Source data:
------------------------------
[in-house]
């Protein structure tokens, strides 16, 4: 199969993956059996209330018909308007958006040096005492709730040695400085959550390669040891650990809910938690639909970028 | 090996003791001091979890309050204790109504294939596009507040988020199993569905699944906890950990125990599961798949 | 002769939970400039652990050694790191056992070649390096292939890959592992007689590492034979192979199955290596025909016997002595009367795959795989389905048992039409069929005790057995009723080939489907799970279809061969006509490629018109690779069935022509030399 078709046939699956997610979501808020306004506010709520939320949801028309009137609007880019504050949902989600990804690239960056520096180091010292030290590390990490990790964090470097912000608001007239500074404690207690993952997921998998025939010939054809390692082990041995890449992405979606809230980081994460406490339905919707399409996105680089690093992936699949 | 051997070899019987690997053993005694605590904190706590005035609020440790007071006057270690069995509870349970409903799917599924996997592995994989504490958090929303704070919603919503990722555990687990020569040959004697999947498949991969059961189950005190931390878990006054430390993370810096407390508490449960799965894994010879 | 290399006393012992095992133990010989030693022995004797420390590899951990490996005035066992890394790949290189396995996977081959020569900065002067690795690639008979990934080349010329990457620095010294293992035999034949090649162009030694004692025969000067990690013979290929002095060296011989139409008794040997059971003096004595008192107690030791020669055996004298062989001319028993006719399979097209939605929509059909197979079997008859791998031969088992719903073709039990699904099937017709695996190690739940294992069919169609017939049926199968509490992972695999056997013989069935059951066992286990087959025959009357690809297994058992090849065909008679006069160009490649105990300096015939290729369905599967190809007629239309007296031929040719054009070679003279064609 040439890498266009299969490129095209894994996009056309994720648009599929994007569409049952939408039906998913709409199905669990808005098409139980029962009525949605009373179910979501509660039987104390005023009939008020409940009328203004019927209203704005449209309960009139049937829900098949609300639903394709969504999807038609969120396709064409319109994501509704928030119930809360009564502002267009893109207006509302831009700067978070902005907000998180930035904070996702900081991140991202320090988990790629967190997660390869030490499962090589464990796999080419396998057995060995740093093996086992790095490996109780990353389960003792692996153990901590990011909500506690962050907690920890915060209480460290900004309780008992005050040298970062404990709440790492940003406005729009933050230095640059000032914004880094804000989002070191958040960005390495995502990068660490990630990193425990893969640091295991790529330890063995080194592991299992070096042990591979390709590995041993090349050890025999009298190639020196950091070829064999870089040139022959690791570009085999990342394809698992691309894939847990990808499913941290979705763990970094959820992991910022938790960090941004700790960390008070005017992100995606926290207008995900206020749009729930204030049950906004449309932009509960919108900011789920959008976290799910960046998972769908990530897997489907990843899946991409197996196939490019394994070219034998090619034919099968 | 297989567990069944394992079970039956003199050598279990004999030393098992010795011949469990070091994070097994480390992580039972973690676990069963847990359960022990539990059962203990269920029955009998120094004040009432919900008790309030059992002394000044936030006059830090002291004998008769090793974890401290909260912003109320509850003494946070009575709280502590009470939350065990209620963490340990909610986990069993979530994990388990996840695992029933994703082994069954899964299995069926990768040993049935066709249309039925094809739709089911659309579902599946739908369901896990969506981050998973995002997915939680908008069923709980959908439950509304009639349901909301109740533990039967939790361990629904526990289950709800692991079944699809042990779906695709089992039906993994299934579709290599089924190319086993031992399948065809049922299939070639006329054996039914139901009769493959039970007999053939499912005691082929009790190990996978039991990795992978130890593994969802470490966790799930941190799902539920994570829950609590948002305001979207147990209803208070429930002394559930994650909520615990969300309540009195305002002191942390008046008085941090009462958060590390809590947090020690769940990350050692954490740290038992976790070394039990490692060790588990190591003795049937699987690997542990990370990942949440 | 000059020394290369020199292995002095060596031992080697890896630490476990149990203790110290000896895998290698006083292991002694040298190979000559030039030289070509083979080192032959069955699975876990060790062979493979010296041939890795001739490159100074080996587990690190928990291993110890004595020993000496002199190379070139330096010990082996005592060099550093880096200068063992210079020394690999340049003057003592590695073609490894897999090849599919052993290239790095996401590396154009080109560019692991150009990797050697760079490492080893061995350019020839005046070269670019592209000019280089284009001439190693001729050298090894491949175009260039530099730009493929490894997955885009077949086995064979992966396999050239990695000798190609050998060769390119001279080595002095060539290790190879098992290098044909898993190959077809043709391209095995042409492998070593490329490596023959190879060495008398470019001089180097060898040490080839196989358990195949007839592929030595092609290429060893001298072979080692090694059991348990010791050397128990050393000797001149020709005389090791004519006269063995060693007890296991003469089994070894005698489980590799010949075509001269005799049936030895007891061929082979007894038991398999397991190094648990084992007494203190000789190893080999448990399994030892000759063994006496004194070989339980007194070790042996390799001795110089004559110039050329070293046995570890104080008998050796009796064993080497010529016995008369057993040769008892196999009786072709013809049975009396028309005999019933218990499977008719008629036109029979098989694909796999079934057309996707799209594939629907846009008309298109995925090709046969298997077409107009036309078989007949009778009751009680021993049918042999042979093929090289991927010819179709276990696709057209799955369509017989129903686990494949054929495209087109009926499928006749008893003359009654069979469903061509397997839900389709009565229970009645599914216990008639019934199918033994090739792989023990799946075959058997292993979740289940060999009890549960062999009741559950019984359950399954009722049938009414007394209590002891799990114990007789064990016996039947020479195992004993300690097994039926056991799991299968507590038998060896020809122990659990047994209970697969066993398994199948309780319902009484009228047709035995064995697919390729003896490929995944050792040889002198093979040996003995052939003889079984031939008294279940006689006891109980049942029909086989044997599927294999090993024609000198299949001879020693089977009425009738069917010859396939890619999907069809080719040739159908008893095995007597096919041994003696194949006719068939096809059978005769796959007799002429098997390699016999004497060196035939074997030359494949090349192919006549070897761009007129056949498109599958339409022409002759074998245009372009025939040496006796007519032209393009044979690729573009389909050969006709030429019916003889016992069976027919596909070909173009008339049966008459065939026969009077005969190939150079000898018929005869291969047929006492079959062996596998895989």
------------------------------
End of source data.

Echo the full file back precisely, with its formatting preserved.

[in-house]
């Protein structure tokens, strides 16, 4: 199969993956059996209330018909308007958006040096005492709730040695400085959550390669040891650990809910938690639909970028 | 090996003791001091979890309050204790109504294939596009507040988020199993569905699944906890950990125990599961798949 | 002769939970400039652990050694790191056992070649390096292939890959592992007689590492034979192979199955290596025909016997002595009367795959795989389905048992039409069929005790057995009723080939489907799970279809061969006509490629018109690779069935022509030399 078709046939699956997610979501808020306004506010709520939320949801028309009137609007880019504050949902989600990804690239960056520096180091010292030290590390990490990790964090470097912000608001007239500074404690207690993952997921998998025939010939054809390692082990041995890449992405979606809230980081994460406490339905919707399409996105680089690093992936699949 | 051997070899019987690997053993005694605590904190706590005035609020440790007071006057270690069995509870349970409903799917599924996997592995994989504490958090929303704070919603919503990722555990687990020569040959004697999947498949991969059961189950005190931390878990006054430390993370810096407390508490449960799965894994010879 | 290399006393012992095992133990010989030693022995004797420390590899951990490996005035066992890394790949290189396995996977081959020569900065002067690795690639008979990934080349010329990457620095010294293992035999034949090649162009030694004692025969000067990690013979290929002095060296011989139409008794040997059971003096004595008192107690030791020669055996004298062989001319028993006719399979097209939605929509059909197979079997008859791998031969088992719903073709039990699904099937017709695996190690739940294992069919169609017939049926199968509490992972695999056997013989069935059951066992286990087959025959009357690809297994058992090849065909008679006069160009490649105990300096015939290729369905599967190809007629239309007296031929040719054009070679003279064609 040439890498266009299969490129095209894994996009056309994720648009599929994007569409049952939408039906998913709409199905669990808005098409139980029962009525949605009373179910979501509660039987104390005023009939008020409940009328203004019927209203704005449209309960009139049937829900098949609300639903394709969504999807038609969120396709064409319109994501509704928030119930809360009564502002267009893109207006509302831009700067978070902005907000998180930035904070996702900081991140991202320090988990790629967190997660390869030490499962090589464990796999080419396998057995060995740093093996086992790095490996109780990353389960003792692996153990901590990011909500506690962050907690920890915060209480460290900004309780008992005050040298970062404990709440790492940003406005729009933050230095640059000032914004880094804000989002070191958040960005390495995502990068660490990630990193425990893969640091295991790529330890063995080194592991299992070096042990591979390709590995041993090349050890025999009298190639020196950091070829064999870089040139022959690791570009085999990342394809698992691309894939847990990808499913941290979705763990970094959820992991910022938790960090941004700790960390008070005017992100995606926290207008995900206020749009729930204030049950906004449309932009509960919108900011789920959008976290799910960046998972769908990530897997489907990843899946991409197996196939490019394994070219034998090619034919099968 | 297989567990069944394992079970039956003199050598279990004999030393098992010795011949469990070091994070097994480390992580039972973690676990069963847990359960022990539990059962203990269920029955009998120094004040009432919900008790309030059992002394000044936030006059830090002291004998008769090793974890401290909260912003109320509850003494946070009575709280502590009470939350065990209620963490340990909610986990069993979530994990388990996840695992029933994703082994069954899964299995069926990768040993049935066709249309039925094809739709089911659309579902599946739908369901896990969506981050998973995002997915939680908008069923709980959908439950509304009639349901909301109740533990039967939790361990629904526990289950709800692991079944699809042990779906695709089992039906993994299934579709290599089924190319086993031992399948065809049922299939070639006329054996039914139901009769493959039970007999053939499912005691082929009790190990996978039991990795992978130890593994969802470490966790799930941190799902539920994570829950609590948002305001979207147990209803208070429930002394559930994650909520615990969300309540009195305002002191942390008046008085941090009462958060590390809590947090020690769940990350050692954490740290038992976790070394039990490692060790588990190591003795049937699987690997542990990370990942949440 | 000059020394290369020199292995002095060596031992080697890896630490476990149990203790110290000896895998290698006083292991002694040298190979000559030039030289070509083979080192032959069955699975876990060790062979493979010296041939890795001739490159100074080996587990690190928990291993110890004595020993000496002199190379070139330096010990082996005592060099550093880096200068063992210079020394690999340049003057003592590695073609490894897999090849599919052993290239790095996401590396154009080109560019692991150009990797050697760079490492080893061995350019020839005046070269670019592209000019280089284009001439190693001729050298090894491949175009260039530099730009493929490894997955885009077949086995064979992966396999050239990695000798190609050998060769390119001279080595002095060539290790190879098992290098044909898993190959077809043709391209095995042409492998070593490329490596023959190879060495008398470019001089180097060898040490080839196989358990195949007839592929030595092609290429060893001298072979080692090694059991348990010791050397128990050393000797001149020709005389090791004519006269063995060693007890296991003469089994070894005698489980590799010949075509001269005799049936030895007891061929082979007894038991398999397991190094648990084992007494203190000789190893080999448990399994030892000759063994006496004194070989339980007194070790042996390799001795110089004559110039050329070293046995570890104080008998050796009796064993080497010529016995008369057993040769008892196999009786072709013809049975009396028309005999019933218990499977008719008629036109029979098989694909796999079934057309996707799209594939629907846009008309298109995925090709046969298997077409107009036309078989007949009778009751009680021993049918042999042979093929090289991927010819179709276990696709057209799955369509017989129903686990494949054929495209087109009926499928006749008893003359009654069979469903061509397997839900389709009565229970009645599914216990008639019934199918033994090739792989023990799946075959058997292993979740289940060999009890549960062999009741559950019984359950399954009722049938009414007394209590002891799990114990007789064990016996039947020479195992004993300690097994039926056991799991299968507590038998060896020809122990659990047994209970697969066993398994199948309780319902009484009228047709035995064995697919390729003896490929995944050792040889002198093979040996003995052939003889079984031939008294279940006689006891109980049942029909086989044997599927294999090993024609000198299949001879020693089977009425009738069917010859396939890619999907069809080719040739159908008893095995007597096919041994003696194949006719068939096809059978005769796959007799002429098997390699016999004497060196035939074997030359494949090349192919006549070897761009007129056949498109599958339409022409002759074998245009372009025939040496006796007519032209393009044979690729573009389909050969006709030429019916003889016992069976027919596909070909173009008339049966008459065939026969009077005969190939150079000898018929005869291969047929006492079959062996596998895989």